Storage, the Bump in the 16Gb Road
16 Gbps (Gen 5) Fibre Channel (FC) has been available for several years and it is an ideal network choice for storage systems that count on flash to meet the performance demands of the data center. The problem is that most of these storage systems are running 8 Gbps FC, making it more difficult to tap into the full potential of flash storage. The lack of Gen 5 on the storage array itself leads to a more complex storage network design and consumption of more FC switch ports. A clean end-to-end connection provides a more simple, high-speed connection from the host to the storage system and promises to allow data centers to increase virtual machine density and overall storage response time.
Working Around The Storage Speed Bump
Prior to putting Gen 5 on the array most arrays counted on multiple 8Gb FC cards to connect into the storage network even if the rest of that network was already leveraging Gen 5 host bus adapters (HBA) and switches. To keep up, multiple 8Gbps cards in the hosts were trunked to aggregate bandwidth. While the FC protocol is highly efficient in its use of multiple segments, trunking is not as efficient as a single card running at maximum performance. Additionally the use of multiple 8Gb connections consumed twice as many switch ports. While this configuration was acceptable for many data centers, those looking to take full advantage of Gen 5 technology found it wanting, and were often forced to look to server-side technologies or back off on their plans for increasing the number of virtual machines per physical host.
Learn more about achieving maximum VM density by watching our on-demand webinar “Maximum VM Density Requires Optimal Storage Networking and Operational Transparency”
The Value of End to End Gen 5
The value of an end-to-end Gen 5 design is realized when an all-flash or flash heavy hybrid array is the storage end-point. With an end-to-end configuration the storage network can perform at such a level that the difference in local vs. networked flash performance will be unnoticeable to most data centers. That means that these data centers can now benefit from the classic advantages that shared storage brings like efficient use of capacity, improved support of clustered environments like VMware, Oracle and Hyper-V, as well as improved data availability and protection from storage system level snapshots and replication. The result is environments can scale further “up” and/or “out” allowing for more virtual machines per host, and more users per database host, greatly reducing data center costs and floor space requirements.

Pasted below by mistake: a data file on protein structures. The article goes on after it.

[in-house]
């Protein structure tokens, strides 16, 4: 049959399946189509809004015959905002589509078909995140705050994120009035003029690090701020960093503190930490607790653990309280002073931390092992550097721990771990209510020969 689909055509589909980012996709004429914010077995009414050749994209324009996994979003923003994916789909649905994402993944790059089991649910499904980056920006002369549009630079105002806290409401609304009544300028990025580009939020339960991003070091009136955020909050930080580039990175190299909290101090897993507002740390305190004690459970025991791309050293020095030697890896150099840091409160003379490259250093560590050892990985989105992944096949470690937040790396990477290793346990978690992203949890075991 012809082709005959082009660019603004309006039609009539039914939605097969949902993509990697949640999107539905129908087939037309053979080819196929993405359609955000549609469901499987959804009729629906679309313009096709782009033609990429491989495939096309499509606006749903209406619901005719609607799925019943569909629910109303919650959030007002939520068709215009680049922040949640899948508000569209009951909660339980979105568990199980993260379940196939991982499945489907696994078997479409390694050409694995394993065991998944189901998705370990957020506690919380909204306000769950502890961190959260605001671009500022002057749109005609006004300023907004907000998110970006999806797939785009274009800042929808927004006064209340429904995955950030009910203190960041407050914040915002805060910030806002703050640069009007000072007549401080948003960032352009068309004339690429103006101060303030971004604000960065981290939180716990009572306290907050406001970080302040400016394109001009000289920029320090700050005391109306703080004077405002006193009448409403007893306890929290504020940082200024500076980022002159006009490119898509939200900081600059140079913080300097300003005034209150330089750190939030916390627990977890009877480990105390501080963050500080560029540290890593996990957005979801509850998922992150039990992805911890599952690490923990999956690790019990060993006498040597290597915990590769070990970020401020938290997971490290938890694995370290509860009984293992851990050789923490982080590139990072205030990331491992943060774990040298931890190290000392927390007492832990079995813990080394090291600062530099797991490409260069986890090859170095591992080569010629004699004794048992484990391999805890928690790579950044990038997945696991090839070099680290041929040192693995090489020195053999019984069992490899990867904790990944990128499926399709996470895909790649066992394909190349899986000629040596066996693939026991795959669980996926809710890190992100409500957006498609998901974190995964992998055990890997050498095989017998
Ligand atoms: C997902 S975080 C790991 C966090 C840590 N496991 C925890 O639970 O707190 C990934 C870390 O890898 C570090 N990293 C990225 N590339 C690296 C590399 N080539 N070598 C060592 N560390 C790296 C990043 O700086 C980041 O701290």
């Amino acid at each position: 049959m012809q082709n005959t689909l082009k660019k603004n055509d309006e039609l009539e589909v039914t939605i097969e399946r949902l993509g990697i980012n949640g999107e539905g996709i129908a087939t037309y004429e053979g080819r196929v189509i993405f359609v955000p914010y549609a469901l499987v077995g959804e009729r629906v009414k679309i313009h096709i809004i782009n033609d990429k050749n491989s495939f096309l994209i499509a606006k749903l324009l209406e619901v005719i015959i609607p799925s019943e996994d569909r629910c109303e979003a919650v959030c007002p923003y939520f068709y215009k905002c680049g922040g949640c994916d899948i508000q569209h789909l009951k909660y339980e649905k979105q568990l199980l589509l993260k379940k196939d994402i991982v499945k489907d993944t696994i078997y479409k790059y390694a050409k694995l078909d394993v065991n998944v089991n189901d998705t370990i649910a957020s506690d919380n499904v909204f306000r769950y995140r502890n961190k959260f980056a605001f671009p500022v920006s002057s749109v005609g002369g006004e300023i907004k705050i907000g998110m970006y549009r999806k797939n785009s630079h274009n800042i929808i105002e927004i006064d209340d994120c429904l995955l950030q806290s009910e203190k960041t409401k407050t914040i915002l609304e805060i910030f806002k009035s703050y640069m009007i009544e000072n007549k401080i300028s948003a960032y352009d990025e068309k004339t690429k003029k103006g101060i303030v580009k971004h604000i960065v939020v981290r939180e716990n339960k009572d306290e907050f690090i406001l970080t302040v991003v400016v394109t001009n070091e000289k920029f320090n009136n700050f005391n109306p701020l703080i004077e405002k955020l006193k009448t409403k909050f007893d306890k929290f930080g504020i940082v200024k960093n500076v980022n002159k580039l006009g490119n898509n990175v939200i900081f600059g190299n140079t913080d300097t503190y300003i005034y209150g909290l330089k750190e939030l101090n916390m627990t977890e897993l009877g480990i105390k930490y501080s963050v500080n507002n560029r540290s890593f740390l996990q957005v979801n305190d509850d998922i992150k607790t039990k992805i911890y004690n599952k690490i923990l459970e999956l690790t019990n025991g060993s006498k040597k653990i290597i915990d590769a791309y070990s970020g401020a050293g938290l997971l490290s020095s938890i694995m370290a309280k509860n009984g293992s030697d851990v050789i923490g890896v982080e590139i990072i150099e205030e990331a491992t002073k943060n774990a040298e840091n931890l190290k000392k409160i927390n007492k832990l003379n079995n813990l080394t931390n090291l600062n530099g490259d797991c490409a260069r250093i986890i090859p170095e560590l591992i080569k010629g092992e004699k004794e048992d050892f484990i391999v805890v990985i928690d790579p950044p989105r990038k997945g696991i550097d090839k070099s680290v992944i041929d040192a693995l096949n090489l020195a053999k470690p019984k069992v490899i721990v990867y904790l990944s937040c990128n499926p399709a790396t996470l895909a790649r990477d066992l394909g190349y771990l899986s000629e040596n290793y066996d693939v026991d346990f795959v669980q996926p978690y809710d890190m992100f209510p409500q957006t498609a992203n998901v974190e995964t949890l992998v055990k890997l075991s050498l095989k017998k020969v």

Available Now – End to End Gen 5 Networking
While Emulex and QLogic battle it out for host connectivity dominance, Brocade and CISCO battle for switch supremacy, QLogic seems to be the company capturing plenty of the storage array design wins. In recent months we’ve seen them rack up OEM contracts with SolidFire, Violin Memory, EMC VNX, NEC and Huawei. These wins include a combination of both scale-out and scale-up storage designs.
QLogic Gen 5 FC solutions are designed to tackle high-bandwidth, I/O-intensive applications where reliability is critical. They reduce throughput bottlenecks from host to storage, giving users unprecedented application performance and optimum I/O. All QLogic Gen 5 FC solutions are backward-compatible with 8Gb and 4Gb FC networks, providing investment protection for existing FC SAN infrastructures. In fact even if the storage system is the first Gen 5 component implemented the user should experience improved performance since the storage HBA itself is designed to process more data more quickly, even on an 8Gb network.
An end-to-end Gen 5 architecture gives FC an advantage over IP in data centers that are looking for optimal bandwidth. A quick survey of storage manufacturers showed that none were prepared to move past multiple 10GbE ports for the iSCSI attached storage systems, while, as shown above, many are moving to Gen 5 FC. Raw bandwidth should not be the only judge for performance, capabilities like efficiency of link usage and quality of service controls should also be considered. A 10GbE IP SAN is suitable for many data centers, but for data centers looking for maximum performance with minimal latency as well as network efficiency and quality of service controls, an end-to-end Gen 5 network infrastructure deserves strong consideration.